Matt RaibleMatt Raible is a Java Champion and Developer Advocate at Okta.

The JHipster Mini-Book The JHipster Mini-Book is a guide to getting started with hip technologies today: Angular, Bootstrap, and Spring Boot. All of these frameworks are wrapped up in an easy-to-use project called JHipster.

This book shows you how to build an app with JHipster, and guides you through the plethora of tools, techniques and options you can use. Furthermore, it explains the UI and API building blocks so you understand the underpinnings of your great application.

For book updates, follow @jhipster-book on Twitter.


Over 10 years ago, I wrote my first blog post. Since then, I've authored books, had kids, traveled the world, found Trish and blogged about it all.

Grails 1.0 and JRuby on Rails on WebSphere

A couple of interesting things happened today that relate to my Grails vs. Rails quest for knowledge.

The first is that Grails 1.0 was released. This was apparently a huge event as it swamped Codehaus' servers for a couple hours. This morning, it was pretty cool to shake Graeme's hand and congratulate him on the release. I also got to meet Jeff Brown for the first time. Who needs to go to a conference when you get to talk to these guys at work? ;-)

Secondly, I found an article by Ryan Shillington that shows how to deploy a Rails application to WebSphere. To me Rails + WebSphere seems like the last thing a Rails advocate would want - but who knows. In my experience, most developers that use WebSphere don't do it by choice.

For companies that have invested a lot of time and money into the JVM as a platform, it seems like Grails is the clear winner over Rails. However, the line gets blurry when you start talking about JRuby. I think JRuby will get there, but I don't believe it's there yet. If you look at the two major JRuby on Rails success stories (from Oracle and Sun), they've had to fix performance issues as part of their projects. With big companies investing in the platform, it's highly likely performance will be fixed in the near future. I believe both the Groovy and JRuby teams have said performance enhancements are their top priority for their next releases.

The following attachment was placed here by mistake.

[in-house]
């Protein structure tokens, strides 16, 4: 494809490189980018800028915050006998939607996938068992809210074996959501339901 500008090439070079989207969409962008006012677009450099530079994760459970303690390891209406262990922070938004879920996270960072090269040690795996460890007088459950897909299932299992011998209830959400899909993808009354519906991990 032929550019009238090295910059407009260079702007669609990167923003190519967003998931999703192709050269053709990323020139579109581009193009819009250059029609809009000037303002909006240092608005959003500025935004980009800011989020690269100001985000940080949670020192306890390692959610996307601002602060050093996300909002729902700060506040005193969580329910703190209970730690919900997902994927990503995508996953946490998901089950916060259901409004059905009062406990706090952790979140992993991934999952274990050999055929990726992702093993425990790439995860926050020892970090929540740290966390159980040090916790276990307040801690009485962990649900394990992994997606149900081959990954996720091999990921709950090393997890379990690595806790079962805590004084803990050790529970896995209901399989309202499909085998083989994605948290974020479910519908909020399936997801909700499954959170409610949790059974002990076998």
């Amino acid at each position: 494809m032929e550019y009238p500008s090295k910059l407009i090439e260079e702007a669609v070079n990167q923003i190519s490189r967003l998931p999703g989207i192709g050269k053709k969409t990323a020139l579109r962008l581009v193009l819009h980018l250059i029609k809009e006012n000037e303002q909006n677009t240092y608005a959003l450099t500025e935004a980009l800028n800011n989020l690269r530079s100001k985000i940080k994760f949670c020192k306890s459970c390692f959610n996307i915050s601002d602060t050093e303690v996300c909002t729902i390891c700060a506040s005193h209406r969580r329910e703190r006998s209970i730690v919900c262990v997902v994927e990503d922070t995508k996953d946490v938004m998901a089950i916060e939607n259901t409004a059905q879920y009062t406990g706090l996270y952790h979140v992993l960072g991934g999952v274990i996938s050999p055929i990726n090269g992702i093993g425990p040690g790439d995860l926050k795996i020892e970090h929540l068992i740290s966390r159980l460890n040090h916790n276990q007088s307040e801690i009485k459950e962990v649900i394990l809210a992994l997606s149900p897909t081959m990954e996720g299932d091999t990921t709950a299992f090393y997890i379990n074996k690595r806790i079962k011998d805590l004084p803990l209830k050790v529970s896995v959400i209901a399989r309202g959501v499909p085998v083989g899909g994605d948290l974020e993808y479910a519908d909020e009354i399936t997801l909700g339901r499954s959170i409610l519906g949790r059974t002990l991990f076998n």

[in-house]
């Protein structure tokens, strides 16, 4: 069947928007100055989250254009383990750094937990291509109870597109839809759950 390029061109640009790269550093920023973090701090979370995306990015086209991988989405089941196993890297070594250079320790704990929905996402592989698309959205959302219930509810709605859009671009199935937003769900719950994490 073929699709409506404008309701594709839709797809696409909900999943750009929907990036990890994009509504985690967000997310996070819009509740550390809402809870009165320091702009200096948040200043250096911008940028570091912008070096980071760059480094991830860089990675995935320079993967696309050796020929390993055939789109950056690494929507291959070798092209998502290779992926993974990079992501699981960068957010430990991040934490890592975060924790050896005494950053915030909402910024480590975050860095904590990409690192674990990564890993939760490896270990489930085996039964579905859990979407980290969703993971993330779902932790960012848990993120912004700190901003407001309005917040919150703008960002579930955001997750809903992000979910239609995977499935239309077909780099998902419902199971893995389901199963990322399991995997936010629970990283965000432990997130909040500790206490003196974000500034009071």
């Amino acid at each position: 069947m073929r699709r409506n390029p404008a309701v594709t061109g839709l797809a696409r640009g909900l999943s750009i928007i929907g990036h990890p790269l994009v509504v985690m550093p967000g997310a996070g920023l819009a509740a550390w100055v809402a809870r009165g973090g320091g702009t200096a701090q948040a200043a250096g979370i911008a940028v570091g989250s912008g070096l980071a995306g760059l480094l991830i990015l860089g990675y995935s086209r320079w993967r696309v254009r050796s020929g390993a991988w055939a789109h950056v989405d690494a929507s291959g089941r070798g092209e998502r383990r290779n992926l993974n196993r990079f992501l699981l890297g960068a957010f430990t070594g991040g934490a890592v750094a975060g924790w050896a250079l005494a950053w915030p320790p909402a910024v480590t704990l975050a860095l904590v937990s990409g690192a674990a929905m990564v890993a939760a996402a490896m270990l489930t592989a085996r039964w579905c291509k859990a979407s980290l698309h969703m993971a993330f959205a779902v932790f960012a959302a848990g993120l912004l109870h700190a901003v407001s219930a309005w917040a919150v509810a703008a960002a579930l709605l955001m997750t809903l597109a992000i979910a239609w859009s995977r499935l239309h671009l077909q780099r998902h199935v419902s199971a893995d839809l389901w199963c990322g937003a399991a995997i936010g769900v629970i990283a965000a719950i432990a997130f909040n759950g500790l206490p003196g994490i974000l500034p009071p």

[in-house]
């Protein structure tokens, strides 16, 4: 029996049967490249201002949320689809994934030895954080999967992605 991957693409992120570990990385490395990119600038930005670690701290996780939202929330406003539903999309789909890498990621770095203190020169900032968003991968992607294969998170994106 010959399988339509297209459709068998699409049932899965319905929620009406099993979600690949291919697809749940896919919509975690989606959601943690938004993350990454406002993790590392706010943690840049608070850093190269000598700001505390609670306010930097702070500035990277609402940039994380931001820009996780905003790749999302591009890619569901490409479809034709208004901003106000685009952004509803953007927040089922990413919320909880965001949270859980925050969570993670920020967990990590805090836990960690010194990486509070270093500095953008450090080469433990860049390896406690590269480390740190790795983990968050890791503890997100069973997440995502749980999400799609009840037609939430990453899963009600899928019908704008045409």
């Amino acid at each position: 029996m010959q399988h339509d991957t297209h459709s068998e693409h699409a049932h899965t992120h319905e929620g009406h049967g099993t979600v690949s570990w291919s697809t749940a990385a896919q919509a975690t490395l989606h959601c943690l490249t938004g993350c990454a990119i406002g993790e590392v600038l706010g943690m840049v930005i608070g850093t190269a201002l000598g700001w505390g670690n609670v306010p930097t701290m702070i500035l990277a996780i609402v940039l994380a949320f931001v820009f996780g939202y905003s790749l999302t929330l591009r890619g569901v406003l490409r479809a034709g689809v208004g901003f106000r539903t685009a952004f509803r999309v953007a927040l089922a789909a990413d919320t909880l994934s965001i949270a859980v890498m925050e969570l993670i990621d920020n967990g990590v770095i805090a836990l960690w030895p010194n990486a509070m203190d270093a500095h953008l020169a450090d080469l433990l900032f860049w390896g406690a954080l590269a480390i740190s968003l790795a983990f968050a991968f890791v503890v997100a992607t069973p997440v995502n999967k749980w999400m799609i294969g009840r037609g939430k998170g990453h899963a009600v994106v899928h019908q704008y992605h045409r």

I think the biggest news related to performance of dynamic languages on the JVM is the new Da Vinci Machine project.

This project will prototype a number of extensions to the JVM, so that it can run non-Java languages efficiently, with a performance level comparable to that of Java itself.

Dynamic languages on the JVM seem to have a very bright future.

I got involved with Struts and Spring just before their 1.0 releases. Is it simply a coincidence that I happened to start looking into Grails right before its 1.0 release?

Posted in Java at Feb 05 2008, 11:32:12 PM MST 1 Comment

Hi Matt, I used to read your AppFuse site quite a bit back when I was doing all Java. I appreciated your ability to dissect new frameworks and your focus on making web development fun and easy. I've been away from Java and into Rails for a few years now. How appropriate that I rediscover you when I start looking into Grails. Thanks for the informative posts!

Posted by Mike on September 03, 2008 at 06:18 PM MDT #

Post a Comment:
  • HTML Syntax: Allowed